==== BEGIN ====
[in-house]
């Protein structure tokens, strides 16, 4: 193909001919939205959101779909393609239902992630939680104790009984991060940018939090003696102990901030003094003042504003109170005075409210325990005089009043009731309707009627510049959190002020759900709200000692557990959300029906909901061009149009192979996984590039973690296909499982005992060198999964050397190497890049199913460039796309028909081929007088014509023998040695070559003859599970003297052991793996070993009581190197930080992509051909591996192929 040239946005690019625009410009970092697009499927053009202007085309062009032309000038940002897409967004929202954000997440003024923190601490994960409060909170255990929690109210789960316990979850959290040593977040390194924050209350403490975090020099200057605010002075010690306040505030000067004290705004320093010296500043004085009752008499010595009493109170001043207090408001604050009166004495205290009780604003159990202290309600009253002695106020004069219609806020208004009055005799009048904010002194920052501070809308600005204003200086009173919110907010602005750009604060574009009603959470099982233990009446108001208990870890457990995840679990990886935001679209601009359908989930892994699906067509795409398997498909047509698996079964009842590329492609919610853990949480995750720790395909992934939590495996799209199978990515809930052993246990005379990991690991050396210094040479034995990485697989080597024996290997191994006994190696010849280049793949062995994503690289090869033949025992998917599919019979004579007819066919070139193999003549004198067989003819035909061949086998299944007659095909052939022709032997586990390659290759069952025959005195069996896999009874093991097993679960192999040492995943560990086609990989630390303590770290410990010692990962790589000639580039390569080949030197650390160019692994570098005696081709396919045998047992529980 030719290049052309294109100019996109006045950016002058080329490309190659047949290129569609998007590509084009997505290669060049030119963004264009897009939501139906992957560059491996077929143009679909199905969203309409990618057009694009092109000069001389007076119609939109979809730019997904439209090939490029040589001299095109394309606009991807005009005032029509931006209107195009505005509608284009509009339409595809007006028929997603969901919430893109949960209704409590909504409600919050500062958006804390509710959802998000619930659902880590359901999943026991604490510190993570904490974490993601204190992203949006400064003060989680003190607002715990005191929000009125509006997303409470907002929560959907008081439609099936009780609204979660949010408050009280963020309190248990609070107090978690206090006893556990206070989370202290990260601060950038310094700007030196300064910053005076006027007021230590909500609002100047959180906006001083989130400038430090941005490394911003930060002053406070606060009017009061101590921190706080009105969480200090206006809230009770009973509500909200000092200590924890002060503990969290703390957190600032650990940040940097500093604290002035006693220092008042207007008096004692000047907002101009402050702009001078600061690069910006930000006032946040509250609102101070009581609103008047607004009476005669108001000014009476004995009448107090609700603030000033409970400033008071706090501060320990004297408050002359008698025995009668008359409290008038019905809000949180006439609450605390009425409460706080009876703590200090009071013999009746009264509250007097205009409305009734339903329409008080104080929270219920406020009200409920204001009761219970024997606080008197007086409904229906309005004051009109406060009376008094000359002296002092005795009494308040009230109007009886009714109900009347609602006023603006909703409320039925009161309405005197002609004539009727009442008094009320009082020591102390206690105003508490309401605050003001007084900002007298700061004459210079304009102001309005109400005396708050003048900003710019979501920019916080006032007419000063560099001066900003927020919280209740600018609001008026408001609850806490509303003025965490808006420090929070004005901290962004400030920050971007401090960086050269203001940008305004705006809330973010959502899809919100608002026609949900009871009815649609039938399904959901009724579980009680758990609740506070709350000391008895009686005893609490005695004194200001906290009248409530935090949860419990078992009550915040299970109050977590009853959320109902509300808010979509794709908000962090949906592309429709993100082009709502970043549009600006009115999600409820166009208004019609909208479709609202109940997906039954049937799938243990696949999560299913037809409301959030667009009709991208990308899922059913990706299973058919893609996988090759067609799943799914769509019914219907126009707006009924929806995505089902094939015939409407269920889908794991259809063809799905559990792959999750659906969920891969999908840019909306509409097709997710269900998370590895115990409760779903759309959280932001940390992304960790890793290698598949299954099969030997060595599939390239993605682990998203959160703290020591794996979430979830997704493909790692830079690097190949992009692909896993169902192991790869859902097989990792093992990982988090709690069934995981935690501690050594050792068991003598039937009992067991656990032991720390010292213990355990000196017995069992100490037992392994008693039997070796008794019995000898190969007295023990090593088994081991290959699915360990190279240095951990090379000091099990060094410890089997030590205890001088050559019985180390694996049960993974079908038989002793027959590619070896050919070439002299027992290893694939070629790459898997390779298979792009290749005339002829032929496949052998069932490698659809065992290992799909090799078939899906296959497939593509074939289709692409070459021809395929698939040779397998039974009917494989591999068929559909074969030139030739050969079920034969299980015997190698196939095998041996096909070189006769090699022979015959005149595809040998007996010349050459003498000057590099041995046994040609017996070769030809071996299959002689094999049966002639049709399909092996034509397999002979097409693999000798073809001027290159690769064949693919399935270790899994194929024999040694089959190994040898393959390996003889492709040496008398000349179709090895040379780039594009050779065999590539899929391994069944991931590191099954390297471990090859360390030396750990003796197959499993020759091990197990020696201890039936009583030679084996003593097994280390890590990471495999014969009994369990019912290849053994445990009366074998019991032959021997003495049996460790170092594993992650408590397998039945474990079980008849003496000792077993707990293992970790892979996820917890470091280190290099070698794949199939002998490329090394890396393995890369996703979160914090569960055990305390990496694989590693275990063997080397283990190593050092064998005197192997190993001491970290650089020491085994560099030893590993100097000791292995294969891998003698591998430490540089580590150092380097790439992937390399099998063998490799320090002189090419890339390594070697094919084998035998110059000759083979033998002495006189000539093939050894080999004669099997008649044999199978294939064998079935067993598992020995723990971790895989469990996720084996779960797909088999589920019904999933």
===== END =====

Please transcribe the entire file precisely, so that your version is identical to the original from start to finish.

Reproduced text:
[in-house]
């Protein structure tokens, strides 16, 4: 193909001919939205959101779909393609239902992630939680104790009984991060940018939090003696102990901030003094003042504003109170005075409210325990005089009043009731309707009627510049959190002020759900709200000692557990959300029906909901061009149009192979996984590039973690296909499982005992060198999964050397190497890049199913460039796309028909081929007088014509023998040695070559003859599970003297052991793996070993009581190197930080992509051909591996192929 040239946005690019625009410009970092697009499927053009202007085309062009032309000038940002897409967004929202954000997440003024923190601490994960409060909170255990929690109210789960316990979850959290040593977040390194924050209350403490975090020099200057605010002075010690306040505030000067004290705004320093010296500043004085009752008499010595009493109170001043207090408001604050009166004495205290009780604003159990202290309600009253002695106020004069219609806020208004009055005799009048904010002194920052501070809308600005204003200086009173919110907010602005750009604060574009009603959470099982233990009446108001208990870890457990995840679990990886935001679209601009359908989930892994699906067509795409398997498909047509698996079964009842590329492609919610853990949480995750720790395909992934939590495996799209199978990515809930052993246990005379990991690991050396210094040479034995990485697989080597024996290997191994006994190696010849280049793949062995994503690289090869033949025992998917599919019979004579007819066919070139193999003549004198067989003819035909061949086998299944007659095909052939022709032997586990390659290759069952025959005195069996896999009874093991097993679960192999040492995943560990086609990989630390303590770290410990010692990962790589000639580039390569080949030197650390160019692994570098005696081709396919045998047992529980 030719290049052309294109100019996109006045950016002058080329490309190659047949290129569609998007590509084009997505290669060049030119963004264009897009939501139906992957560059491996077929143009679909199905969203309409990618057009694009092109000069001389007076119609939109979809730019997904439209090939490029040589001299095109394309606009991807005009005032029509931006209107195009505005509608284009509009339409595809007006028929997603969901919430893109949960209704409590909504409600919050500062958006804390509710959802998000619930659902880590359901999943026991604490510190993570904490974490993601204190992203949006400064003060989680003190607002715990005191929000009125509006997303409470907002929560959907008081439609099936009780609204979660949010408050009280963020309190248990609070107090978690206090006893556990206070989370202290990260601060950038310094700007030196300064910053005076006027007021230590909500609002100047959180906006001083989130400038430090941005490394911003930060002053406070606060009017009061101590921190706080009105969480200090206006809230009770009973509500909200000092200590924890002060503990969290703390957190600032650990940040940097500093604290002035006693220092008042207007008096004692000047907002101009402050702009001078600061690069910006930000006032946040509250609102101070009581609103008047607004009476005669108001000014009476004995009448107090609700603030000033409970400033008071706090501060320990004297408050002359008698025995009668008359409290008038019905809000949180006439609450605390009425409460706080009876703590200090009071013999009746009264509250007097205009409305009734339903329409008080104080929270219920406020009200409920204001009761219970024997606080008197007086409904229906309005004051009109406060009376008094000359002296002092005795009494308040009230109007009886009714109900009347609602006023603006909703409320039925009161309405005197002609004539009727009442008094009320009082020591102390206690105003508490309401605050003001007084900002007298700061004459210079304009102001309005109400005396708050003048900003710019979501920019916080006032007419000063560099001066900003927020919280209740600018609001008026408001609850806490509303003025965490808006420090929070004005901290962004400030920050971007401090960086050269203001940008305004705006809330973010959502899809919100608002026609949900009871009815649609039938399904959901009724579980009680758990609740506070709350000391008895009686005893609490005695004194200001906290009248409530935090949860419990078992009550915040299970109050977590009853959320109902509300808010979509794709908000962090949906592309429709993100082009709502970043549009600006009115999600409820166009208004019609909208479709609202109940997906039954049937799938243990696949999560299913037809409301959030667009009709991208990308899922059913990706299973058919893609996988090759067609799943799914769509019914219907126009707006009924929806995505089902094939015939409407269920889908794991259809063809799905559990792959999750659906969920891969999908840019909306509409097709997710269900998370590895115990409760779903759309959280932001940390992304960790890793290698598949299954099969030997060595599939390239993605682990998203959160703290020591794996979430979830997704493909790692830079690097190949992009692909896993169902192991790869859902097989990792093992990982988090709690069934995981935690501690050594050792068991003598039937009992067991656990032991720390010292213990355990000196017995069992100490037992392994008693039997070796008794019995000898190969007295023990090593088994081991290959699915360990190279240095951990090379000091099990060094410890089997030590205890001088050559019985180390694996049960993974079908038989002793027959590619070896050919070439002299027992290893694939070629790459898997390779298979792009290749005339002829032929496949052998069932490698659809065992290992799909090799078939899906296959497939593509074939289709692409070459021809395929698939040779397998039974009917494989591999068929559909074969030139030739050969079920034969299980015997190698196939095998041996096909070189006769090699022979015959005149595809040998007996010349050459003498000057590099041995046994040609017996070769030809071996299959002689094999049966002639049709399909092996034509397999002979097409693999000798073809001027290159690769064949693919399935270790899994194929024999040694089959190994040898393959390996003889492709040496008398000349179709090895040379780039594009050779065999590539899929391994069944991931590191099954390297471990090859360390030396750990003796197959499993020759091990197990020696201890039936009583030679084996003593097994280390890590990471495999014969009994369990019912290849053994445990009366074998019991032959021997003495049996460790170092594993992650408590397998039945474990079980008849003496000792077993707990293992970790892979996820917890470091280190290099070698794949199939002998490329090394890396393995890369996703979160914090569960055990305390990496694989590693275990063997080397283990190593050092064998005197192997190993001491970290650089020491085994560099030893590993100097000791292995294969891998003698591998430490540089580590150092380097790439992937390399099998063998490799320090002189090419890339390594070697094919084998035998110059000759083979033998002495006189000539093939050894080999004669099997008649044999199978294939064998079935067993598992020995723990971790895989469990996720084996779960797909088999589920019904999933």